East Renfrewshire and Renfrewshire Councils jointly hosted this year’s National Holocaust Memorial Day event on Monday this week.
The event, held at Eastwood Park Theatre, was an evening of music, poetry and survivor stories which highlighted the true horror of the Holocaust and subsequent genocides.
Telling his story was Martin Stern, who in spring 1944, aged five, was arrested with his one year old sister by the Nazis in the Netherlands because their father was a Jew. The vast majority of such children were gassed in the Auschwitz or Sobibor killing centres, but thanks to a chain of remarkable events, both were among the tiny number of children who escaped and survived. Last May he was honoured with the MBE by the Queen for his invaluable work.
Farida Abbas Khalaf also spoke and highlighted that the atrocities of the past are still present today. She is one of more than 6,500 Yazidi survivors of ISIS (Islamic State of Iraq and Syria) enslavement and genocide. She was born in Kocho-Sinjar, Northern Iraq, and was a high school student when ISIS attacked her village, killing men and taking women and children hostages. She was then taken into captivity where she was subjected to unimaginable suffering including physical and mental abuse. Since her escape, Farida has been an effective part of Yazda global advocacy campaign to bring ISIS militants to justice and has published her book ‘The Girls who Beat ISIS’.
The memorial was held in partnership with Interfaith Scotland, the Holocaust Memorial Day Trust and the Scottish Government, who were represented by Cabinet Secretary for Communities and Local Government, Aileen Campbell.
As well as the speakers, there were music performances by pupils from Paisley Grammar and East Renfrewshire schools and a poem recited, marking the 25th anniversary of the genocide in Rwanda.
Ahead of the national memorial, over 250 pupils from six local authorities across the West of Scotland were brought together at Eastwood Park Theatre to pay their respects and listen to Martin and Farida speak. The children came from schools in East Renfrewshire, Renfrewshire, East Ayrshire, West Dunbartonshire, Inverclyde and South Lanarkshire.
Provost of East Renfrewshire, Councillor Jim Fletcher said: “It was an honour to host the national memorial here in East Renfrewshire. We are home to Scotland’s largest Jewish population and enjoy a wonderful relationship with the Jewish community, so marking Holocaust Memorial Day every year is something extremely important to all of us. Listening to the horror experienced by Martin and Farida was truly harrowing but it is only right that we listen to them, never forget what they went through and help to ensure that it never happens again.”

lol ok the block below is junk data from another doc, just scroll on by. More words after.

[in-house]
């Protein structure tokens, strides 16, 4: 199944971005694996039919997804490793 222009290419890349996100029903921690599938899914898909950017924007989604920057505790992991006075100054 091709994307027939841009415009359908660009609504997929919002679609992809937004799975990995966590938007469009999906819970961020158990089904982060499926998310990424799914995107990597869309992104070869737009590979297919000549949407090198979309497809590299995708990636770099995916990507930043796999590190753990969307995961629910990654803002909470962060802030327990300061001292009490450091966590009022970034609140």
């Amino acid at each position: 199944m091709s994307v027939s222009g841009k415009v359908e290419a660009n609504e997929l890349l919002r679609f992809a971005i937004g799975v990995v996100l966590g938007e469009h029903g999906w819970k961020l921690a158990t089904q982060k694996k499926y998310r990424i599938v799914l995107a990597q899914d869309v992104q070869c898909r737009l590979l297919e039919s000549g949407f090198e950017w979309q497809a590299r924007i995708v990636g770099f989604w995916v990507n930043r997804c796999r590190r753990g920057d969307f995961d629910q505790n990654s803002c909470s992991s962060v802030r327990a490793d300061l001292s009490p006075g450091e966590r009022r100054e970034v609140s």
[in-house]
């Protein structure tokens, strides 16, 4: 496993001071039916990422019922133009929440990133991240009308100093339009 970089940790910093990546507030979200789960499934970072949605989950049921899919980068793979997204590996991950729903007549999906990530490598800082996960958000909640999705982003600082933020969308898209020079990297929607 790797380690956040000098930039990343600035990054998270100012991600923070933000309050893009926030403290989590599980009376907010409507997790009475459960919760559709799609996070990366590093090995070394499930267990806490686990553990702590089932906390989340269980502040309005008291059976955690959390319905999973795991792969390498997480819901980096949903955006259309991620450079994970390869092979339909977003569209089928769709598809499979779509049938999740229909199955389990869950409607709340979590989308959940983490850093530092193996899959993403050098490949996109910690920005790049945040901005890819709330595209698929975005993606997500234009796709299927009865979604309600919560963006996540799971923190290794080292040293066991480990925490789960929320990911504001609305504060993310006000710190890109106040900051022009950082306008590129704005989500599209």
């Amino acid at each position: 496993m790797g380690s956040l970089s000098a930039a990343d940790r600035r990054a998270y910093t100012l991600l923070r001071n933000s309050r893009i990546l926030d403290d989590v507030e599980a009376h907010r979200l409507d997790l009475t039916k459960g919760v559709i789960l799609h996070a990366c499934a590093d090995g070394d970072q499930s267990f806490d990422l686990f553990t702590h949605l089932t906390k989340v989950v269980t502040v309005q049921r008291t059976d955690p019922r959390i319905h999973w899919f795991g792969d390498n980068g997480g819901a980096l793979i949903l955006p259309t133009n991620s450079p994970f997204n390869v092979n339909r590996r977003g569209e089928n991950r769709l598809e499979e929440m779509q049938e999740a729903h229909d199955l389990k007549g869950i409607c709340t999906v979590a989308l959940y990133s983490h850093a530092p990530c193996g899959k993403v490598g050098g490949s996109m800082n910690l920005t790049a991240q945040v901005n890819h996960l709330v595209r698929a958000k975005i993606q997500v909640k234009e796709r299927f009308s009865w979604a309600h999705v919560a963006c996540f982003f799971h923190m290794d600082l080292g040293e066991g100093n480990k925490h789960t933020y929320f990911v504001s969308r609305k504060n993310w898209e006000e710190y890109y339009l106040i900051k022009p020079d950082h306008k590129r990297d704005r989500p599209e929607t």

Provost of Renfrewshire, Councillor Lorraine Cameron said: “I’m pleased we have been able to join together with East Renfrewshire Council to host the national Holocaust Memorial Day events. This year’s theme ‘Torn from Home’ reflects the loss of safety, comfort and security caused by the Holocaust – something many of us are fortunate enough to take for granted. It is our collective responsibility to work to prevent this from ever happening again and this service ensures that the lessons of the past continue to be passed on and ensures the younger generation recognise the importance of marking the Holocaust.”
Director of Interfaith Scotland, Dr Maureen Sier said: “Every year as we gather to remember the victims of the Holocaust and subsequent genocides, I feel honoured to meet brave survivors and hear their stories. I’m saddened as I reflect on just how much work is needed on a global scale to ensure that such tragedies no longer take place. ‘Torn from home’ is the theme of Holocaust Memorial Day this year and as Scotland remembers, I hope that we can act together to ensure that one day hatred and intolerance will be homeless here.”
Communities Secretary Aileen Campbell said: “I was extremely moved by the stories I heard during the memorial event. We must never forget the horrors of the Holocaust and other genocides around the world.
“They are a stark reminder of the inhumanity and violence that bigotry and intolerance can wreak when left unchallenged. As a government we are doing everything we can to build a Scotland where everyone can live free from fear of prejudice and discrimination.”
The theme for this year’s memorial was ‘Torn from Home’ to encourage audiences to reflect on how traumatic the enforced loss of a safe place to call home is for anyone experiencing persecution or genocide.